The Department of Energy & Climate Change (DECC) recently announced that it has tabled amendments to the Energy Bill which may have a significant impact for the non-domestic building sector, the Chartered Institution of Building Services Engineers (CIBSE) has said.
Under the proposals, building owners who install measures that deliver permanent reductions in the amount of electricity used could receive financial incentives. Currently the UK government is exploring whether to test the proposed approach via a pilot, in order to gather evidence that will inform final decisions on an incentive the DECC Electricity Demand Reduction (EDR) Team has advised.
At the end of 2012, CIBSE worked with its members across the construction and property sectors to prepare a full response to the DECC Consultation on EDR. It set up a dedicated EDR task force to gather expert evidence in order to provide the government with a response that would fully inform both Ministers and policy makers about a range of ‘common-sense’ options.
In its response to the Consultation, which closed in January 2013, CIBSE stated that while some forms of financial incentive would be likely to encourage measures for energy reduction, it must also be recognised that targeted support needed to be balanced in favour of encouraging behaviour change rather than one-off actions.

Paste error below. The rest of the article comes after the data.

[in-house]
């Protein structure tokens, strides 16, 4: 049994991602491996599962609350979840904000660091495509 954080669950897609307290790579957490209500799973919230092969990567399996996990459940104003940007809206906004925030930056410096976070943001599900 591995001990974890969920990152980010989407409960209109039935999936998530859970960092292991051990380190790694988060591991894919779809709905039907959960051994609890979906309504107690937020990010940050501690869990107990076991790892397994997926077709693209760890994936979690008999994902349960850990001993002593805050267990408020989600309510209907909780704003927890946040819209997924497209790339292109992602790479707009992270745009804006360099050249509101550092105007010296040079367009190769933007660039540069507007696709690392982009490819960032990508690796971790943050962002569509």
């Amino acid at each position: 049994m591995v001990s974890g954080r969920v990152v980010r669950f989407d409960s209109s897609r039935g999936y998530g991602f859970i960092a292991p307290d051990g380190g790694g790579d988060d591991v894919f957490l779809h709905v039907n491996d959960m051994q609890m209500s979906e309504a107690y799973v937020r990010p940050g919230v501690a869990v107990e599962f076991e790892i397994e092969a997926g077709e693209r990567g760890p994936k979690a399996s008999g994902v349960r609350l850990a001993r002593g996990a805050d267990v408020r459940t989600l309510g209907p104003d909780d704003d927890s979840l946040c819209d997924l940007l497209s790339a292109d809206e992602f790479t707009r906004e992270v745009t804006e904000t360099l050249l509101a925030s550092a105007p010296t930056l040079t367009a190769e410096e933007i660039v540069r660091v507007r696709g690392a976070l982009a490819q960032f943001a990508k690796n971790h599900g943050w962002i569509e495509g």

The issue of energy consumption has gained further attention with Robin Hastings, director of energy and infrastructure at the Crown Estate, last week disclosing that in March 2013, the UK had “six hours-worth of gas left in storage”. The volatility of gas supply coupled with accordant price increases places a further impetus on reducing energy demand.
This was the core message from the CIBSE Annual Lecture in 2012 by Ofgem’s chief executive Alistair Buchanan CBE, who posed the question: “How secure is Britain’s electricity and gas supply over the next decade?”